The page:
Installing the ArcGIS-R Bridge

The first thing I did was install the R-ArcGIS bridge. I installed it using ArcGIS Pro by following the installation instructions. I am currently using R-3.4.2 and arcgisbinding ''. I can verify this by going to the Geoprocessing tab in the Options section in ArcGIS Pro.

Cloning My arcgispro-py3 Environment

I did not want to break my arcgispro-py3 conda environment (the default ArcGIS Pro Python environment) so the first thing I did was clone the environment. I named the cloned environment arcgispro-r. I did this from the command line as follows:

I cloned my arcgispro-py3 environment.

Switching Environments

Next, I switched to the cloned environment by deactivating the arcgispro-py3 environment and activating the arcgispro-r environment. This can be done at the command line with two commands, deactivate and activate, as shown her:

Installing R-Essentials

Then, I installed r-essentials, a bundle of over 80 of the most used R packages created by the Anaconda team. I did that from the command line while in my arcgispro-r environment as shown here:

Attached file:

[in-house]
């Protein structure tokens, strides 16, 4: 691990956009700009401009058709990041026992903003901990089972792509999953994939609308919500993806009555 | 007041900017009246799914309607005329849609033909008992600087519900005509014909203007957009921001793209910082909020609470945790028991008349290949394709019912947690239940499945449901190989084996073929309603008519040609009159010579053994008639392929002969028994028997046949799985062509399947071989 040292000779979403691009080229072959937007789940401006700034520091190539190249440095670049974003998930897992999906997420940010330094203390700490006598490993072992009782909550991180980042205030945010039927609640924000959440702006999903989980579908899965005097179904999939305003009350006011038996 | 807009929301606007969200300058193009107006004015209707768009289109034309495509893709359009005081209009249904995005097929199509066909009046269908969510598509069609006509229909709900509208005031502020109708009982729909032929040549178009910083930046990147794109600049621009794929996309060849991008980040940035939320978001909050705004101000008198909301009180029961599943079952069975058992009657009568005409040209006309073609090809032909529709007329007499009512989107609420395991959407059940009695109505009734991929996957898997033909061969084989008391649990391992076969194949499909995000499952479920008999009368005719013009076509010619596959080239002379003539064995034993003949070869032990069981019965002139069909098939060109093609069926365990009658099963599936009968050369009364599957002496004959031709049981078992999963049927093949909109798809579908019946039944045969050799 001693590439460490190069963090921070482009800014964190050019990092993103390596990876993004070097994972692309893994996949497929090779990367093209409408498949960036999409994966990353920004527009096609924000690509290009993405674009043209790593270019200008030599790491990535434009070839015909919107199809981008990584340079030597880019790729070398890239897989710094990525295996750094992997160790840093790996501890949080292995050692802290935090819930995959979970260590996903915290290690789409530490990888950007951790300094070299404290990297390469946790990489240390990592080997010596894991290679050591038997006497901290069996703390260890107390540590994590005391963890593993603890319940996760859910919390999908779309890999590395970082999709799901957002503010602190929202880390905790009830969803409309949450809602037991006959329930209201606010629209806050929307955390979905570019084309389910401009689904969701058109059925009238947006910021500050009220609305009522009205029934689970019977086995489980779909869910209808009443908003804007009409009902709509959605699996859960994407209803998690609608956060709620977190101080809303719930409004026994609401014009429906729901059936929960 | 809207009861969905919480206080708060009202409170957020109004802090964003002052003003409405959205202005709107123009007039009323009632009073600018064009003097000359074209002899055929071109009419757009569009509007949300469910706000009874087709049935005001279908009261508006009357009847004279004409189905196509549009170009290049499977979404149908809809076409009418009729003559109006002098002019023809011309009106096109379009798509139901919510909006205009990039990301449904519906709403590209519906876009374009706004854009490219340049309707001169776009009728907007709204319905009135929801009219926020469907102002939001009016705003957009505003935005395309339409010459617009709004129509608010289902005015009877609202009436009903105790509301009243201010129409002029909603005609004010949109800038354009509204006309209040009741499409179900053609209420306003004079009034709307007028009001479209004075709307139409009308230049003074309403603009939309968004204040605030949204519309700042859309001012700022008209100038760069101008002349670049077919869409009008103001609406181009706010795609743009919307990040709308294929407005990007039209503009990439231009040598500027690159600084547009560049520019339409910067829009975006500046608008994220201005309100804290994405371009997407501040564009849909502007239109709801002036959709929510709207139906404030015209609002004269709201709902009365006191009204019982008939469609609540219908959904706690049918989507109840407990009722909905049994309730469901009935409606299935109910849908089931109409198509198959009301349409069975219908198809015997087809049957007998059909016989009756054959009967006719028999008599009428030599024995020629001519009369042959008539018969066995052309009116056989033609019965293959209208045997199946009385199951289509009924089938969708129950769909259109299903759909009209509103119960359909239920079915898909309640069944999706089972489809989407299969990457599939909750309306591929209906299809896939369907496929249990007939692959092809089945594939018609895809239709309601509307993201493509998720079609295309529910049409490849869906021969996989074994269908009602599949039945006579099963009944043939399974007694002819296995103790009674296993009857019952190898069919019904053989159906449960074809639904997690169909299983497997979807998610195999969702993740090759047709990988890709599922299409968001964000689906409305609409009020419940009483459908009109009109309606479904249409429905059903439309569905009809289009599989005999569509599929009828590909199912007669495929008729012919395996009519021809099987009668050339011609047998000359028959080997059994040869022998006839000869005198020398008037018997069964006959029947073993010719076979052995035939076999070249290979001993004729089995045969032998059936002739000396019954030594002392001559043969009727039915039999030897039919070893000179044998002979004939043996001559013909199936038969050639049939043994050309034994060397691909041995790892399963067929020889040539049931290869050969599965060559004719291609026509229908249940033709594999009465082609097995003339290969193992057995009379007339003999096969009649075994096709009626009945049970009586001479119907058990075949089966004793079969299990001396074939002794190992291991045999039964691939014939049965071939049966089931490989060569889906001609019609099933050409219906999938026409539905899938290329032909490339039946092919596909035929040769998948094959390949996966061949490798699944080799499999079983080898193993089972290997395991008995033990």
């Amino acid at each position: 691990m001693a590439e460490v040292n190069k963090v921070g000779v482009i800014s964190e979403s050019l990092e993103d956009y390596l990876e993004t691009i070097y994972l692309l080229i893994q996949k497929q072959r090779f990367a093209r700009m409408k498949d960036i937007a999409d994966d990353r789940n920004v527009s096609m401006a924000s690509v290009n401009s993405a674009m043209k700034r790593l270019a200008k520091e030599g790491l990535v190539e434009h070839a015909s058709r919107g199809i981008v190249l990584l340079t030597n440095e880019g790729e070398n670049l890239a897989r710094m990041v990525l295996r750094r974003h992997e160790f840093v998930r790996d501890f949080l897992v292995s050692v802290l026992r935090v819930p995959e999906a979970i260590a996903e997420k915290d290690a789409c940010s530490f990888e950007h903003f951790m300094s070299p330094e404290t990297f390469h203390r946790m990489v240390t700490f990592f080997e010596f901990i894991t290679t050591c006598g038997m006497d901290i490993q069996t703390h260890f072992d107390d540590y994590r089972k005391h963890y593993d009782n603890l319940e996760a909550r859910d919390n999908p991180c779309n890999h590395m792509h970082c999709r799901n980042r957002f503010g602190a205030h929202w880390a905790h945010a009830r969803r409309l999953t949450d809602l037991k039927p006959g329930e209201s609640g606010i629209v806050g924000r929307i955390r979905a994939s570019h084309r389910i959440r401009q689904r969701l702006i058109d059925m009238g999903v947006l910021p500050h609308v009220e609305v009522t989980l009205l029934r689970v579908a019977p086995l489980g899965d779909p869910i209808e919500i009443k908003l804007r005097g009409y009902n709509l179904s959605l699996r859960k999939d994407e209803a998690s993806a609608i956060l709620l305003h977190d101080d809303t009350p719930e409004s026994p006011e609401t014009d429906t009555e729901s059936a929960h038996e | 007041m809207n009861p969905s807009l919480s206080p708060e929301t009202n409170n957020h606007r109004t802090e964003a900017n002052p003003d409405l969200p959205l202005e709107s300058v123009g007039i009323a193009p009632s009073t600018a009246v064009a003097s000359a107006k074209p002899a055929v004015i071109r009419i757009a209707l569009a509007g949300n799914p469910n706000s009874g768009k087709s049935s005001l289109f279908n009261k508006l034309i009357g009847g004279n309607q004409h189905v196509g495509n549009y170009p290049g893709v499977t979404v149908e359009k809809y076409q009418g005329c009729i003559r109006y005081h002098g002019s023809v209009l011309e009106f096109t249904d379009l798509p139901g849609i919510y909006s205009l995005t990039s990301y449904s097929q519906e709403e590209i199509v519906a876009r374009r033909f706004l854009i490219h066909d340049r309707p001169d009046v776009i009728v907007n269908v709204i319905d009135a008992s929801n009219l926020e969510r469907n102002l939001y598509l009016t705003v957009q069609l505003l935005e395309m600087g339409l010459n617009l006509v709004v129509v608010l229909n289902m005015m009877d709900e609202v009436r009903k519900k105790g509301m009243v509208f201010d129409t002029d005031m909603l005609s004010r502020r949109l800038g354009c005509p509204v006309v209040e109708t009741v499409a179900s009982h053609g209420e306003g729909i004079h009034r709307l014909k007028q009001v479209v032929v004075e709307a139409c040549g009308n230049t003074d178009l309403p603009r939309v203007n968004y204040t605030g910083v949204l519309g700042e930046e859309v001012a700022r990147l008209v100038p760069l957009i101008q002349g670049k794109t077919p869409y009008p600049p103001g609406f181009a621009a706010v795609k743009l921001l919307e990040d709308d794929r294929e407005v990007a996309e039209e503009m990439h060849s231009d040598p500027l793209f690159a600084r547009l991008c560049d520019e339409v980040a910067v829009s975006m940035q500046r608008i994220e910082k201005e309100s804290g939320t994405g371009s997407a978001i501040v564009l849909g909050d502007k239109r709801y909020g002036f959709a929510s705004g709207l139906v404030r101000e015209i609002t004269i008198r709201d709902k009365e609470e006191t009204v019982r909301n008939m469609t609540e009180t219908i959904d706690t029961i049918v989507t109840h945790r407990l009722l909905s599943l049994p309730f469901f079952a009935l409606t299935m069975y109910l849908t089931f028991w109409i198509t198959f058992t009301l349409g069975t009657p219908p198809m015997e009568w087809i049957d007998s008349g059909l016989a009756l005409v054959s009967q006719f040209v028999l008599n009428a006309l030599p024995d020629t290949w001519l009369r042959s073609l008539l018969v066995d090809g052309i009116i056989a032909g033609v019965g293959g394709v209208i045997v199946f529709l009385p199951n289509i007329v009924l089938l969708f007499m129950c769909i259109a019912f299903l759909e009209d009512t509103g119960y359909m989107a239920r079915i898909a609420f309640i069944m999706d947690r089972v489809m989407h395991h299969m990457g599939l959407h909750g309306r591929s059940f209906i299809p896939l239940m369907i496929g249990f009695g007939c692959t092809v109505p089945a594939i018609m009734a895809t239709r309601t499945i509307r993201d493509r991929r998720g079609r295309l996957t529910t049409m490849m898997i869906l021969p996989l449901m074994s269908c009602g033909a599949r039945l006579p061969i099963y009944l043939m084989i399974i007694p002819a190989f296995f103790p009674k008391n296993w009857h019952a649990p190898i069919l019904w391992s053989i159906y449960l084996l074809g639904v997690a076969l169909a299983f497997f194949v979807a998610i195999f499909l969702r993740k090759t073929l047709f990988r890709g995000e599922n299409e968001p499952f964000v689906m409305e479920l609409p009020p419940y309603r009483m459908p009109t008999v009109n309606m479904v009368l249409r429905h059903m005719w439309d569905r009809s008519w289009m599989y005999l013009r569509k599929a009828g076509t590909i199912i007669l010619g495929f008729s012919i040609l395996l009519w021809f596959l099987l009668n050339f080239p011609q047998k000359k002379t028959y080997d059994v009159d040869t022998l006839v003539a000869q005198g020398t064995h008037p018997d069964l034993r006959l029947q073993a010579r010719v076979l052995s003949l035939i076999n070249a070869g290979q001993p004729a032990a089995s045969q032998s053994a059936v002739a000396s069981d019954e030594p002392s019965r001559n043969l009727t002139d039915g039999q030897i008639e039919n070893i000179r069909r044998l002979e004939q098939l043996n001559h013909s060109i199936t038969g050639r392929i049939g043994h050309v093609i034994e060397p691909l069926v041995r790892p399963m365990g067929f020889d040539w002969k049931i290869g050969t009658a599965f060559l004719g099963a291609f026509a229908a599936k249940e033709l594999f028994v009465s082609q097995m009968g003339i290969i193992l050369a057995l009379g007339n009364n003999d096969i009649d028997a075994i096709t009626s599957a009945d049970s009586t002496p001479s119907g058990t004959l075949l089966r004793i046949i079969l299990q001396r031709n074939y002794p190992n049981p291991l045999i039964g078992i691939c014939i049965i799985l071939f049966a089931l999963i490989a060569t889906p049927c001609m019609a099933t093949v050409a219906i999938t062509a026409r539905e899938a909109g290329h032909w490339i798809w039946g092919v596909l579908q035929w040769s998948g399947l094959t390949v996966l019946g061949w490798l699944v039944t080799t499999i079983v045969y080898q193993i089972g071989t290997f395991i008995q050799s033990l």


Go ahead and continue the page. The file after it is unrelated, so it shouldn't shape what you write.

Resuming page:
Running arcgisbinding in Jupyter

After I installed r-essentials, when I launched my Jupyter Notebook, I had the option to create a Python or an R notebook. I created an R notebook. To test whether the ArcGIS-R bridge is installed and accessible to my notebook, I loaded the arcgisbinding package and checked the product version number and there it was, package version '', the same one I see listed in ArcGIS Pro above!

But Does It Work?

Yes, I can use the arcgisbinding package to read spatial data into R! In order to test whether I could read in data, I used to read in a point feature class of seagrass data. I was also able to use to put that feature class into a dataframe. I shared my sample notebook on GitHub at the repo arcgisbinding-in-jupyter. I am interested to know if there is anyone else out there who has tried this or is interested in using R, ArcGIS, and Jupyter. If you are, let me know!

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Esri Contributor

What's in your workflow? A presentation by Emily Riederer (, a Sr. Analyst for Capital One from Data Pop Up Chicago in November of 2017.